In “Breaking Point,” the investigative journalist Tetyana Chornovol, who looks like a Ukrainian Sally Hawkins, asks: Would you sacrifice your family for your country? It’s a haunting question to contemplate, and Chornovol goes on an odyssey of immersion worthy of a tragic thriller. She is interviewed extensively in the film, and comes off as a compelling talking-head witness to history. But she was also at the center of an incident that struck an international nerve: In Dec. 2013, after she published an article on the personal wealth of Ukraine’s Interior Minister, two cars with mysterious agents chased her on the highway (we see her riveting dashboard-cam footage of the attempt she made to elude them), and after driving off the road she was beaten mercilessly. The photographs are horrifying, yet her battered features became a face of the revolution. She was later elected to Parliament — where, as part of the system, she was now looked upon in some quarters with skepticism: the merciless side of revolutionary commitment.
Why did, and do, the Ukrainian citizens possess this fervor? The film sketches in the astonishing history of Ukraine: a land of splendid black-earth fertility that has been invaded for centuries by the people who surround it (the Mongols, the Poles, Turkey, Russia), as if the country were literally being ravaged for its riches. (It’s no accident that the first line of the Ukrainian National Anthem is “Ukraine has not yet died.”) In the early ’30s, Stalin starved millions of Ukrainian farmers to crush the country’s dream of independence; Hitler viewed Ukraine as a bread basket that would fuel his empire.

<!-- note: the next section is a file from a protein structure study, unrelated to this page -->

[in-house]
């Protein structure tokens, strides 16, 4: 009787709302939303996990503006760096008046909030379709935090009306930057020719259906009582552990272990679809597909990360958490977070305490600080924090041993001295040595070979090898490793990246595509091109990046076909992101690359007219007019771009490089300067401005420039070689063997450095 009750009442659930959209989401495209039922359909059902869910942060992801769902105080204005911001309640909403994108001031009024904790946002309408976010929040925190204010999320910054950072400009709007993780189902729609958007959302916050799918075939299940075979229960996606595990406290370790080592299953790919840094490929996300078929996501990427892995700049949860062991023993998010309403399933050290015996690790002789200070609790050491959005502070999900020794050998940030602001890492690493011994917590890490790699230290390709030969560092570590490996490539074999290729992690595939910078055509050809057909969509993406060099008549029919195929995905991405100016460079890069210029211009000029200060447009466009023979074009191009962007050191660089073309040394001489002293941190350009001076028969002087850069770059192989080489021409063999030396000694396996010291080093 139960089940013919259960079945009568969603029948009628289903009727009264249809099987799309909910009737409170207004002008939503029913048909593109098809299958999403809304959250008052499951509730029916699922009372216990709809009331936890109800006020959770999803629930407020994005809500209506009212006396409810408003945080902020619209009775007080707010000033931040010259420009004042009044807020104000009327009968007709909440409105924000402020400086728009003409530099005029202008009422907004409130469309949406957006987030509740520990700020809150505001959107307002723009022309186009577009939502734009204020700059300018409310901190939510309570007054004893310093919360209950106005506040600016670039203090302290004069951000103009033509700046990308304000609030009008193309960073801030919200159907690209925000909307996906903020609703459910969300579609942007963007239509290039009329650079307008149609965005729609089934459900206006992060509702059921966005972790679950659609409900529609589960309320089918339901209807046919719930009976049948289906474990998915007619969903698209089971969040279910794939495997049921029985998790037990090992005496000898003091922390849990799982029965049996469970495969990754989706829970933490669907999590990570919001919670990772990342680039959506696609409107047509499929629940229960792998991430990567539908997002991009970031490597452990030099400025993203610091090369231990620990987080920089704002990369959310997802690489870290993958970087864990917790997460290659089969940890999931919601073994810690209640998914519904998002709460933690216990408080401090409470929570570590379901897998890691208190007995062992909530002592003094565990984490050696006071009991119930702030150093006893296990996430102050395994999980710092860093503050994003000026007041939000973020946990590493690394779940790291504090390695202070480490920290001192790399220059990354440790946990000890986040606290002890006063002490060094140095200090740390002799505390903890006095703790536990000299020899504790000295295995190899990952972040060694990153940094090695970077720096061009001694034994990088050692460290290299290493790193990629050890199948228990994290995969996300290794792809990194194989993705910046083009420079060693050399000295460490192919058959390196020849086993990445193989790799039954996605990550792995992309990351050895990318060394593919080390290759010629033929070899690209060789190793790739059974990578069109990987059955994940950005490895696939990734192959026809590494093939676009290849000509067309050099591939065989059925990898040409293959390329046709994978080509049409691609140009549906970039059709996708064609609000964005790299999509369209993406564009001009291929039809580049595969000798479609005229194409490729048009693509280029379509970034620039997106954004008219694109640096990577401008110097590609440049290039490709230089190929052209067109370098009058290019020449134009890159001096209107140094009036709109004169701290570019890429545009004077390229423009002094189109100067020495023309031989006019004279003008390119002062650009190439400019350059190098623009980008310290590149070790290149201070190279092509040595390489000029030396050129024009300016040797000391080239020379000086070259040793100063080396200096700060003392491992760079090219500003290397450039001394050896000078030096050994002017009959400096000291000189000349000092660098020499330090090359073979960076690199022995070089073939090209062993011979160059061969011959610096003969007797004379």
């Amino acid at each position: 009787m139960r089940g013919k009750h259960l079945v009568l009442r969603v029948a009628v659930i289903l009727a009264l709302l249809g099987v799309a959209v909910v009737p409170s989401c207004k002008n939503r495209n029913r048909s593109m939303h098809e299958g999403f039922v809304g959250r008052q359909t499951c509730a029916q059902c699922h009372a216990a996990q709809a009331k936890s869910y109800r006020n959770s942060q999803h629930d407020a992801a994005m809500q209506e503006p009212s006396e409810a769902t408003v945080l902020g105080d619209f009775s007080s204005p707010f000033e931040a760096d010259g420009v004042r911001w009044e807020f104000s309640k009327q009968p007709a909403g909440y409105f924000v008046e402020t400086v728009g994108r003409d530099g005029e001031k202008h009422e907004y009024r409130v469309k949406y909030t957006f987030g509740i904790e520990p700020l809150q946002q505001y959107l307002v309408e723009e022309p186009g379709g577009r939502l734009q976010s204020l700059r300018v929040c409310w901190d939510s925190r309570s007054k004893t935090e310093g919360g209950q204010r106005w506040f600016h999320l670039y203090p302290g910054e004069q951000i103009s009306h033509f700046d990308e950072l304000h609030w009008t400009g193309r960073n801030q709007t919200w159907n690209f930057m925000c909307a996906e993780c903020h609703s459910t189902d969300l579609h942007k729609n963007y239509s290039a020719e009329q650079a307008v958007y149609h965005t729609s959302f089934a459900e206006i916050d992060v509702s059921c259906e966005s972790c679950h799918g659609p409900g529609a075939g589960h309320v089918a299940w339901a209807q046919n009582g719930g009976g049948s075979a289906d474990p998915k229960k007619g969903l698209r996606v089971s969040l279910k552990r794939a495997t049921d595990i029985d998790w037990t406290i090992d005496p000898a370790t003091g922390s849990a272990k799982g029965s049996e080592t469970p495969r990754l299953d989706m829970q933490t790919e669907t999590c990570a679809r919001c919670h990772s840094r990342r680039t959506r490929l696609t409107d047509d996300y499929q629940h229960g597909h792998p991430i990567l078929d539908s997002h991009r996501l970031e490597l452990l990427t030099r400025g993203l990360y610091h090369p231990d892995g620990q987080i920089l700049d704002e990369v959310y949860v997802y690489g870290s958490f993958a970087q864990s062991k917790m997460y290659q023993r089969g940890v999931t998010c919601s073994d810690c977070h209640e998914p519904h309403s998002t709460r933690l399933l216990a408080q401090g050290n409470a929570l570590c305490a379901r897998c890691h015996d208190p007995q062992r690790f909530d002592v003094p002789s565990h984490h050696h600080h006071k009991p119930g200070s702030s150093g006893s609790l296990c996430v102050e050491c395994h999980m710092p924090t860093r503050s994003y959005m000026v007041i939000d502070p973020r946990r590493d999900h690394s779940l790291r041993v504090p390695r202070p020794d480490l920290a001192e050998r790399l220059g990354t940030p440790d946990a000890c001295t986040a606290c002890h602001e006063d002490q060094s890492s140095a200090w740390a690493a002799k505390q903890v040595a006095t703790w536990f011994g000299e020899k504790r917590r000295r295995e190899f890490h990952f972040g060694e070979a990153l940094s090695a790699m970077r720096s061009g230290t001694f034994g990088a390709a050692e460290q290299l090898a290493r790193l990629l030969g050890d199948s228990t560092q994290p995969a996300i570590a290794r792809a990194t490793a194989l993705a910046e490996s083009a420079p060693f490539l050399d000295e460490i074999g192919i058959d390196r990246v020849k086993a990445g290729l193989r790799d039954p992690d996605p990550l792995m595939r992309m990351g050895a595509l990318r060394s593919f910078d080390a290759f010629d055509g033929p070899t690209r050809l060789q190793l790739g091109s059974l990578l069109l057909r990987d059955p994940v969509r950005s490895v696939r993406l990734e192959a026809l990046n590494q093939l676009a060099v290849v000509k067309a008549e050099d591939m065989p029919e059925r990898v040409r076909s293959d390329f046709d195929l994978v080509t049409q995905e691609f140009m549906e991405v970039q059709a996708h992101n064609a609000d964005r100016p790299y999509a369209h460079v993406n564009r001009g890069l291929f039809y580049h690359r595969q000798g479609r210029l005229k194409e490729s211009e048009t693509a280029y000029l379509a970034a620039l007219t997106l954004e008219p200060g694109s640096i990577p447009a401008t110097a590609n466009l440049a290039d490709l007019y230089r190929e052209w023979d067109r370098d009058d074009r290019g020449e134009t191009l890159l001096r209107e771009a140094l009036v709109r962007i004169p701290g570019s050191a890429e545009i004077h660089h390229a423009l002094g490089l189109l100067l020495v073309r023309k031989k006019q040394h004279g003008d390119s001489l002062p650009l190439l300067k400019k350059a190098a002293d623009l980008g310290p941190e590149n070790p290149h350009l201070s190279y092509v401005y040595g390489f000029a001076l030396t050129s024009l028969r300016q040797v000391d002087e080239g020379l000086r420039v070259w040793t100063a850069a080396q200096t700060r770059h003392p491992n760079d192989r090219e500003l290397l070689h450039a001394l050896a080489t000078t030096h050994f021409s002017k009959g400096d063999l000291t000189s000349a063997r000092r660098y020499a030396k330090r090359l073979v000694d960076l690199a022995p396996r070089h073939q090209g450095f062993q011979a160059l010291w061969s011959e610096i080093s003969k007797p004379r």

“Breaking Point” demonstrates, with chilling perception, how the Ukrainians today are up against more than assault rifles and rocket launchers. They’re facing a torrent of Russian fake news — what we used to call propaganda, though it has now achieved a fluid viral insidiousness. The notion of an independent separatist movement is a meme that became a reality through repetition. Yet it has been energized by Putin’s stealth campaign of occupation, and it remains, to a degree, a mythology. We see footage of the battle of Crimea, where Putin hired local criminals to act as “separatist” thugs. He took the region, but more important he created an optical illusion.
Beyond their nation’s proud, tormented history, Ukrainians grasp that their pushback against Putin carries a special destiny. The historian Anne Applebaum explains how the Russian attempt to re-conquer this nation, beginning with Crimea and then moving into Eastern Ukraine, eerily mirrors the Soviet grab of Eastern Europe that began in 1945. She says it’s really the tip of the spear in Putin’s war against the West. One emerges from “Breaking Point” stunned and moved, with the realization that the Ukrainians are fighting for themselves, as they have for centuries, but also that they’re now fighting for all of us.
By Owen Gleiberman